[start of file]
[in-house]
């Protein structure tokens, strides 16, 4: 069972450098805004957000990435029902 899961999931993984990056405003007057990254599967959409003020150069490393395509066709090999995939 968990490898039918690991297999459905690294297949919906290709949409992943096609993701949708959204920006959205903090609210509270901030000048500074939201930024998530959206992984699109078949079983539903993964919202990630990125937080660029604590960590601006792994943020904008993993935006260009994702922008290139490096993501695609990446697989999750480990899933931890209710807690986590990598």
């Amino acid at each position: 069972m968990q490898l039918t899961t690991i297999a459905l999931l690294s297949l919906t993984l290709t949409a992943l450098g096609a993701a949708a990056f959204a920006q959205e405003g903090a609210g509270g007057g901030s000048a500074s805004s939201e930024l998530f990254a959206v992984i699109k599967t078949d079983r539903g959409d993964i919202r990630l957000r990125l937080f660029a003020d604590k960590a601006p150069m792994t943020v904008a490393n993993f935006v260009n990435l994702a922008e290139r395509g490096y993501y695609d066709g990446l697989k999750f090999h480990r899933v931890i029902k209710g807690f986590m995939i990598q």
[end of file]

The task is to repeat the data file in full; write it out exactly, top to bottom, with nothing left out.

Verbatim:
[in-house]
């Protein structure tokens, strides 16, 4: 069972450098805004957000990435029902 899961999931993984990056405003007057990254599967959409003020150069490393395509066709090999995939 968990490898039918690991297999459905690294297949919906290709949409992943096609993701949708959204920006959205903090609210509270901030000048500074939201930024998530959206992984699109078949079983539903993964919202990630990125937080660029604590960590601006792994943020904008993993935006260009994702922008290139490096993501695609990446697989999750480990899933931890209710807690986590990598």
């Amino acid at each position: 069972m968990q490898l039918t899961t690991i297999a459905l999931l690294s297949l919906t993984l290709t949409a992943l450098g096609a993701a949708a990056f959204a920006q959205e405003g903090a609210g509270g007057g901030s000048a500074s805004s939201e930024l998530f990254a959206v992984i699109k599967t078949d079983r539903g959409d993964i919202r990630l957000r990125l937080f660029a003020d604590k960590a601006p150069m792994t943020v904008a490393n993993f935006v260009n990435l994702a922008e290139r395509g490096y993501y695609d066709g990446l697989k999750f090999h480990r899933v931890i029902k209710g807690f986590m995939i990598q």